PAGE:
The Golgi apparatus sorts and modifies cell products such as hormones, growth factors and digestive enzymes, and sends them to their final destinations within the cell. For example, the Golgi decides whether a given protein will leave the cell or be delivered to the cell surface or another destination. As with all other cellular organelles, the Golgi has to grow and divide and has to be inherited.

The Golgi apparatus is normally thought of as a stack of membrane compartments through which the secretory proteins pass, but Warren and colleagues have been able to show that the Golgi has an existence even when these membranes are removed from the apparatus.

"We found that there are proteins, which we term matrix proteins, that form a scaffold to organize the membranes," said Warren. "We think this scaffold might be the Golgi apparatus proper, responsible for its growth, division and partitioning between the two daughter cells."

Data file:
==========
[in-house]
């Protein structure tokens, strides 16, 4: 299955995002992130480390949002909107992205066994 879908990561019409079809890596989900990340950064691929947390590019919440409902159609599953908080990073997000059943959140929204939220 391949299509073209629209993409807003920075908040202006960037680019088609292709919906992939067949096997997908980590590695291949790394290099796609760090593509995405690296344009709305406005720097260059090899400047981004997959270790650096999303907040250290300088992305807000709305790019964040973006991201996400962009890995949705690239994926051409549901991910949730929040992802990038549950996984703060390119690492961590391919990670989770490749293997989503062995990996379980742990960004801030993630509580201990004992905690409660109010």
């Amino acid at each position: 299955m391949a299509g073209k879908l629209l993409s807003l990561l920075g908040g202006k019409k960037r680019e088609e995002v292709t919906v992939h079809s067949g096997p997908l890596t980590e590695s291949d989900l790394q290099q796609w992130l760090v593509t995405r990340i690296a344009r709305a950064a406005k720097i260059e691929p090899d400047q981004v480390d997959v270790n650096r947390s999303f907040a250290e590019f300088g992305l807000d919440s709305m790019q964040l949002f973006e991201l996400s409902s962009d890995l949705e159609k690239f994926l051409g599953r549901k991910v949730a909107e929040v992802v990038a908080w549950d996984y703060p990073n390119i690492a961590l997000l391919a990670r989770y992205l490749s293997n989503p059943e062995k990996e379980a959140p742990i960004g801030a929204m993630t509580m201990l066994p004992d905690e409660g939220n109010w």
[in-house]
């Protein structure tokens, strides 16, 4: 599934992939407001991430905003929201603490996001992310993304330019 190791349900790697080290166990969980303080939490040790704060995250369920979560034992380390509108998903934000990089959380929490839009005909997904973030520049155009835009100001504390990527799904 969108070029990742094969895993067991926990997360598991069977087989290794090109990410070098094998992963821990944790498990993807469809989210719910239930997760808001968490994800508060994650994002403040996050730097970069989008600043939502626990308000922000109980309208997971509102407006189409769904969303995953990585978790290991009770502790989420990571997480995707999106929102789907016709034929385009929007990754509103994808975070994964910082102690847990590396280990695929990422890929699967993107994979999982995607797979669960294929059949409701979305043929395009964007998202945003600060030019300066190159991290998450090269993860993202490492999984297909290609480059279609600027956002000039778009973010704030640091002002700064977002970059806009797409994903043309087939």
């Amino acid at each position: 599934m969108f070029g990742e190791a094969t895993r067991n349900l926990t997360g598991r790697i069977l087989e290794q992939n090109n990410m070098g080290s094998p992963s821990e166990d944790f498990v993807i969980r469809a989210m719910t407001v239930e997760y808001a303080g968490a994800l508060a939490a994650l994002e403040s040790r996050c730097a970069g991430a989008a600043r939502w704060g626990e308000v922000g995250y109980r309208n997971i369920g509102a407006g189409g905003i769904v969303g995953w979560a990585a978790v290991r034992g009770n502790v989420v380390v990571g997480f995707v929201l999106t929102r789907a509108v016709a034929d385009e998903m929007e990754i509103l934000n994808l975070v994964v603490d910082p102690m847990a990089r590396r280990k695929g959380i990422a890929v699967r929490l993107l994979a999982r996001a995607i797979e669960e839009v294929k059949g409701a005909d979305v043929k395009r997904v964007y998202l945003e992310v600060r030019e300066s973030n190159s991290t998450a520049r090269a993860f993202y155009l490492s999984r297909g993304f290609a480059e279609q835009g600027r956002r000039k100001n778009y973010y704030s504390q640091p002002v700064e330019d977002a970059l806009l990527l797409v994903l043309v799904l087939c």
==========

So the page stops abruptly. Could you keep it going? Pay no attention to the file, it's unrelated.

In past research, Warren and his team have shown that the regrowth of a mother Golgi in the newly formed daughter cells requires a number of matrix proteins that are involved in putting the new Golgi complex together.

The significance of this new finding, Warren said, is at the basic cell biological level. "People have tended to think of organelles such as the Golgi in terms of the membranes, in part because this is the structure you see by electron microscopy," said Warren. "You don't see the matrix proteins. What we have done is to focus attention on these underlying structures, which might actually be more relevant to people interested in studying the biogenesis of these organelles."

Warren said his research brings together a broad spectrum of scientific disciplines, including traditional cell biology, biochemistry, molecular biology and structural biology.